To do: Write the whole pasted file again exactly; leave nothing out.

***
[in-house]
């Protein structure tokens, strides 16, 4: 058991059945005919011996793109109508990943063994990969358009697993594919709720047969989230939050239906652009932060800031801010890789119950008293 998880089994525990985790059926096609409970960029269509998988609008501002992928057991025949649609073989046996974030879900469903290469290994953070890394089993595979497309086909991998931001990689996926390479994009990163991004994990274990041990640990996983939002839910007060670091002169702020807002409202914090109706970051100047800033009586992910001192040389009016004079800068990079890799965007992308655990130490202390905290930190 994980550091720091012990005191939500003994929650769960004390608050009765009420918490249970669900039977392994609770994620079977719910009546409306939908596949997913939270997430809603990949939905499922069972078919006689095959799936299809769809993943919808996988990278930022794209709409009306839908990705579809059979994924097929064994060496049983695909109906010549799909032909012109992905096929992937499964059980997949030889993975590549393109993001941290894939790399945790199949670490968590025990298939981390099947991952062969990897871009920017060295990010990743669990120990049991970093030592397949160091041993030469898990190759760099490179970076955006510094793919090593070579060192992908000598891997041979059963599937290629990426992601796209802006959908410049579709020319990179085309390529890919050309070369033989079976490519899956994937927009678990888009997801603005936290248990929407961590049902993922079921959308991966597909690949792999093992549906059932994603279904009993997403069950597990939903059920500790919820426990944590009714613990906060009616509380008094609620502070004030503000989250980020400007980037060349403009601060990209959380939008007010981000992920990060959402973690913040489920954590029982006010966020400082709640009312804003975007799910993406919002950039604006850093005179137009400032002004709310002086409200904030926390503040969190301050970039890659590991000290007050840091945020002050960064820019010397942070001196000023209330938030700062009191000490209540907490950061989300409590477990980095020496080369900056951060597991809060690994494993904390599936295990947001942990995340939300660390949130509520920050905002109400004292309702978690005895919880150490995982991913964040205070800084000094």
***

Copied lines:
[in-house]
């Protein structure tokens, strides 16, 4: 058991059945005919011996793109109508990943063994990969358009697993594919709720047969989230939050239906652009932060800031801010890789119950008293 998880089994525990985790059926096609409970960029269509998988609008501002992928057991025949649609073989046996974030879900469903290469290994953070890394089993595979497309086909991998931001990689996926390479994009990163991004994990274990041990640990996983939002839910007060670091002169702020807002409202914090109706970051100047800033009586992910001192040389009016004079800068990079890799965007992308655990130490202390905290930190 994980550091720091012990005191939500003994929650769960004390608050009765009420918490249970669900039977392994609770994620079977719910009546409306939908596949997913939270997430809603990949939905499922069972078919006689095959799936299809769809993943919808996988990278930022794209709409009306839908990705579809059979994924097929064994060496049983695909109906010549799909032909012109992905096929992937499964059980997949030889993975590549393109993001941290894939790399945790199949670490968590025990298939981390099947991952062969990897871009920017060295990010990743669990120990049991970093030592397949160091041993030469898990190759760099490179970076955006510094793919090593070579060192992908000598891997041979059963599937290629990426992601796209802006959908410049579709020319990179085309390529890919050309070369033989079976490519899956994937927009678990888009997801603005936290248990929407961590049902993922079921959308991966597909690949792999093992549906059932994603279904009993997403069950597990939903059920500790919820426990944590009714613990906060009616509380008094609620502070004030503000989250980020400007980037060349403009601060990209959380939008007010981000992920990060959402973690913040489920954590029982006010966020400082709640009312804003975007799910993406919002950039604006850093005179137009400032002004709310002086409200904030926390503040969190301050970039890659590991000290007050840091945020002050960064820019010397942070001196000023209330938030700062009191000490209540907490950061989300409590477990980095020496080369900056951060597991809060690994494993904390599936295990947001942990995340939300660390949130509520920050905002109400004292309702978690005895919880150490995982991913964040205070800084000094």